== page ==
The reality is that this must have been in the works for some time. 

post #20 of 99
Quote:
Originally Posted by SpamSandwich View Post

One thing I'd like to see from in-car information systems would be the inclusion of the currently posted legal speed limit for the location being traveled.


Based on one of the screen shots in the demo - I think this does.

post #21 of 99
Quote:
Originally Posted by Chipsy View Post
 

I see your point but then again Apple probably wanted the name to reflect that it worked more or less the same as AirPlay.

Yep, that must have been what they were thinking.

post #22 of 99
Hate to say it, the UI is not as grotesque and tacky as CarPlay. Looks to have better features too.
post #23 of 99
Quote:
Originally Posted by Chipsy View Post

I see your point but then again Apple probably wanted the name to reflect that it worked more or less the same as AirPlay.
P.S. I find it strange that Microsoft would go with Windows in the Car as brand name. Why not just use the old Sync name and thus launch it as a new and improved Sync. The Windows in the Car name has too much of a 'me to' feeling, while Microsoft actually already made an attempt at this.
Because sync sucked so bad not even Microsoft wants any part of it. Seriously, we had our eyes set on the ford edge until the salesman pointed out the great sync feature from microsoft. He couldn't understand why we no longer wanted to test drive.
post #24 of 99
ugh. we want big big icons. no more than 6 on a screen.
post #25 of 99
Quote:
Originally Posted by Ingela View Post

Hate to say it, the UI is not as grotesque and tacky as CarPlay. Looks to have better features too.
How exactly is the CarPlay UI tacky?
post #26 of 99
Quote:
Originally Posted by hill60 View Post
 

Why would you want live tiles in a car?

 

So you can crash when distracted by Facebook updates?

Yes, that is a very busy interface with lots and lots of options. True MS. Lets not forget all the options!

 

But I love the swishy sound! Awesome innovation.

post #27 of 99
Quote:
Originally Posted by schlack View Post

ugh. we want big big icons. no more than 6 on a screen.
There's a reason car infotainment systems look the way they do. Too much information on the screen is not a good thing.
post #28 of 99

Disaster waiting to happen.

Viruses and badly written programs in the car.

This is a big safety hazzard I hope all cars are marked as such so you could avoid them.

post #29 of 99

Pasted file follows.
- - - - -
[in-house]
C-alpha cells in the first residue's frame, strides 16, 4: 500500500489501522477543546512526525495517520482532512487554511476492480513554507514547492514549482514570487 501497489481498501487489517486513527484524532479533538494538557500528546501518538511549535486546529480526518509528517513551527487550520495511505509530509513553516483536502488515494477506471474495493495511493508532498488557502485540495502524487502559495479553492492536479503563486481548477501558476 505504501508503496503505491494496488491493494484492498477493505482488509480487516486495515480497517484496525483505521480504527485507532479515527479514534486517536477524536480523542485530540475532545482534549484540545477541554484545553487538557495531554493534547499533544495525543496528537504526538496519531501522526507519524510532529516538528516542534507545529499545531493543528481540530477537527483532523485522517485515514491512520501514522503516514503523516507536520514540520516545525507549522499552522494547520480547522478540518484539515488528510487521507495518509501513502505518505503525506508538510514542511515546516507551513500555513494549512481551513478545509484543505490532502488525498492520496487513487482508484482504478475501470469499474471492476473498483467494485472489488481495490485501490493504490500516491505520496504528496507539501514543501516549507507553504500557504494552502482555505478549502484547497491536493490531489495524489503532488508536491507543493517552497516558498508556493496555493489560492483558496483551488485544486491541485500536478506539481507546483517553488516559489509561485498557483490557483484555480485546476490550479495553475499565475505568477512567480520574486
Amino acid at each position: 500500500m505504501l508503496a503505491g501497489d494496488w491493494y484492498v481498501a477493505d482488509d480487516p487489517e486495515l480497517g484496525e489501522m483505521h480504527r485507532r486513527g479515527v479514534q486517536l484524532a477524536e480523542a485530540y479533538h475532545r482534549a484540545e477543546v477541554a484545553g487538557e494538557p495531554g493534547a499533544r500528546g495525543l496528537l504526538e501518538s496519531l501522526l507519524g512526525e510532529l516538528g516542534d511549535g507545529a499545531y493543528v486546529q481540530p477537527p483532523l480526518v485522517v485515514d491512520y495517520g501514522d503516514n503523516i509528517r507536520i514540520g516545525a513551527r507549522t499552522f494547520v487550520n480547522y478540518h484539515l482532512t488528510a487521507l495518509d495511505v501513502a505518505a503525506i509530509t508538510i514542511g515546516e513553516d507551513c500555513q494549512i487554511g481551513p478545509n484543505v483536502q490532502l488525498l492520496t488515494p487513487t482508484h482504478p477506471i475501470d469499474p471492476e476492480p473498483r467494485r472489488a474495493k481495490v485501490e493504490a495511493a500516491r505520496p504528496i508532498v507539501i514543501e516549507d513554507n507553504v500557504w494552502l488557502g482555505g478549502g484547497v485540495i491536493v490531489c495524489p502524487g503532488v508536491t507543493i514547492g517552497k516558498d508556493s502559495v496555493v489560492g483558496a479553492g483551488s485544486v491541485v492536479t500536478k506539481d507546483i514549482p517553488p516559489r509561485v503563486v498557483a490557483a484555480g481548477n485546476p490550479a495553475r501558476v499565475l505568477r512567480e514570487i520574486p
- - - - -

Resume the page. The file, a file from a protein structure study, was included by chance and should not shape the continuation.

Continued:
Quote:
Originally Posted by SpamSandwich View Post

One thing I'd like to see from in-car information systems would be the inclusion of the currently posted legal speed limit for the location being traveled.

How about drones that are linked to your map directions, current GPS location, and that maintain a certain distance ahead of you with a camera system and on-board system designed for "law enforcement recognition" so you know when you need to slow down.

Quote:
Originally Posted by knowitall View Post

Disaster waiting to happen.
Viruses and badly written programs in the car.
This is a big safety hazzard I hope all cars are marked as such so you could avoid them.

I don't see that as an issue. This appears to work just like CarPlay in that the UI is being sent via the Windows Phone to overlay on the car's in-dash system. This doesn't appear to be another Ford SYNC.

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post #30 of 99
Quote:
Originally Posted by Rogifan View Post


How exactly is the CarPlay UI tacky?

Jobs once said MS lacked taste. Now with him gone so is his taste. The CarPlay UI is inelegant and tacky. May be tolerable on a lime green iPhone 5c, but certainly not the inside of a luxury car. 

post #31 of 99
Microsoft bringing up the tail with the "me too" implementation. Seriously, Apple announced this what, two years ago? Forstall introduced it. How are these companies so unoriginal?
post #32 of 99
Quote:
Originally Posted by gumbi View Post
 
Quote:
Originally Posted by SpamSandwich View Post

One thing I'd like to see from in-car information systems would be the inclusion of the currently posted legal speed limit for the location being traveled.


Based on one of the screen shots in the demo - I think this does.

I like the idea but where does it get the data from? If it is not supplied in real time from the local authority it is not valid. 

 

If you can't rely on its accuracy it shouldn't be included. 

 

I had an idea to have RF tags in the street and a sensor on the car. If the local authorities want to change the speed limit then they are responsible for changing the tags. Ideally these tags could be dynamic and reprogrammable so if there was bad weather, or construction, or if they want the speed limit lower at night, or when school children are present, they could be instantly updated. The post signs would need to either go away or become dynamic as well though in order for a the system to work. Probably too expensive to implement, plus there are several patents for this type of system.